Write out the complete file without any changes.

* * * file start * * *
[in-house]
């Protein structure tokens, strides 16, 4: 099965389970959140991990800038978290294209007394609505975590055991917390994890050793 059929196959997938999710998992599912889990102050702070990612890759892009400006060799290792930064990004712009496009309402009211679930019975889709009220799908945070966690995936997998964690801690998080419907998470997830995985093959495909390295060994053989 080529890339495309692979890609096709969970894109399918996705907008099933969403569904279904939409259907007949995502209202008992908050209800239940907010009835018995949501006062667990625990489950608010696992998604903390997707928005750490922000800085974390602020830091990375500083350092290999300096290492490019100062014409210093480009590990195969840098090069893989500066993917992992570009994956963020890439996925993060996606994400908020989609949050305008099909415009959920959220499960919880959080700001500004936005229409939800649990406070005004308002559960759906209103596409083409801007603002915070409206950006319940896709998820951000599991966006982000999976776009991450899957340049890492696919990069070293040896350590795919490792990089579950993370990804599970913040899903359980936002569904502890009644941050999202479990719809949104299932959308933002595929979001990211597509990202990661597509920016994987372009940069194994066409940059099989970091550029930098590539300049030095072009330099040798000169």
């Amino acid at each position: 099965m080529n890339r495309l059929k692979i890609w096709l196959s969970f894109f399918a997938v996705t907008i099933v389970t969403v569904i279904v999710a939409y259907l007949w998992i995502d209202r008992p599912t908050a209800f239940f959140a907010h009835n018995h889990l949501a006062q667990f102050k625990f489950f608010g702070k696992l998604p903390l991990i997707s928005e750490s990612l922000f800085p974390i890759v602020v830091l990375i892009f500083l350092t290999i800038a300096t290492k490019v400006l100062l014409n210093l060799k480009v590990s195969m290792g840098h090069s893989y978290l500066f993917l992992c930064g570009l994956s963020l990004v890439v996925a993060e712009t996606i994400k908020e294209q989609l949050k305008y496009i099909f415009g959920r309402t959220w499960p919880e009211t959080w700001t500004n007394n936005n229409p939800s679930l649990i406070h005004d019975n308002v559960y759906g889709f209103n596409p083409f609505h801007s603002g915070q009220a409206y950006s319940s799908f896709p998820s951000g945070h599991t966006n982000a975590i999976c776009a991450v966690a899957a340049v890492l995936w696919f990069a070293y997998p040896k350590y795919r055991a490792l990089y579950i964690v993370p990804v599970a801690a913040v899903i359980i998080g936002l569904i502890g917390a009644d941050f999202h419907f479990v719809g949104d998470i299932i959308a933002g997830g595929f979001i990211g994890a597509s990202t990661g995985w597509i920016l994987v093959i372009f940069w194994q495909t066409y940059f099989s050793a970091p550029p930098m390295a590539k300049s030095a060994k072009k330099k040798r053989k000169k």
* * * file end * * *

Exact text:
[in-house]
């Protein structure tokens, strides 16, 4: 099965389970959140991990800038978290294209007394609505975590055991917390994890050793 059929196959997938999710998992599912889990102050702070990612890759892009400006060799290792930064990004712009496009309402009211679930019975889709009220799908945070966690995936997998964690801690998080419907998470997830995985093959495909390295060994053989 080529890339495309692979890609096709969970894109399918996705907008099933969403569904279904939409259907007949995502209202008992908050209800239940907010009835018995949501006062667990625990489950608010696992998604903390997707928005750490922000800085974390602020830091990375500083350092290999300096290492490019100062014409210093480009590990195969840098090069893989500066993917992992570009994956963020890439996925993060996606994400908020989609949050305008099909415009959920959220499960919880959080700001500004936005229409939800649990406070005004308002559960759906209103596409083409801007603002915070409206950006319940896709998820951000599991966006982000999976776009991450899957340049890492696919990069070293040896350590795919490792990089579950993370990804599970913040899903359980936002569904502890009644941050999202479990719809949104299932959308933002595929979001990211597509990202990661597509920016994987372009940069194994066409940059099989970091550029930098590539300049030095072009330099040798000169």
């Amino acid at each position: 099965m080529n890339r495309l059929k692979i890609w096709l196959s969970f894109f399918a997938v996705t907008i099933v389970t969403v569904i279904v999710a939409y259907l007949w998992i995502d209202r008992p599912t908050a209800f239940f959140a907010h009835n018995h889990l949501a006062q667990f102050k625990f489950f608010g702070k696992l998604p903390l991990i997707s928005e750490s990612l922000f800085p974390i890759v602020v830091l990375i892009f500083l350092t290999i800038a300096t290492k490019v400006l100062l014409n210093l060799k480009v590990s195969m290792g840098h090069s893989y978290l500066f993917l992992c930064g570009l994956s963020l990004v890439v996925a993060e712009t996606i994400k908020e294209q989609l949050k305008y496009i099909f415009g959920r309402t959220w499960p919880e009211t959080w700001t500004n007394n936005n229409p939800s679930l649990i406070h005004d019975n308002v559960y759906g889709f209103n596409p083409f609505h801007s603002g915070q009220a409206y950006s319940s799908f896709p998820s951000g945070h599991t966006n982000a975590i999976c776009a991450v966690a899957a340049v890492l995936w696919f990069a070293y997998p040896k350590y795919r055991a490792l990089y579950i964690v993370p990804v599970a801690a913040v899903i359980i998080g936002l569904i502890g917390a009644d941050f999202h419907f479990v719809g949104d998470i299932i959308a933002g997830g595929f979001i990211g994890a597509s990202t990661g995985w597509i920016l994987v093959i372009f940069w194994q495909t066409y940059f099989s050793a970091p550029p930098m390295a590539k300049s030095a060994k072009k330099k040798r053989k000169k």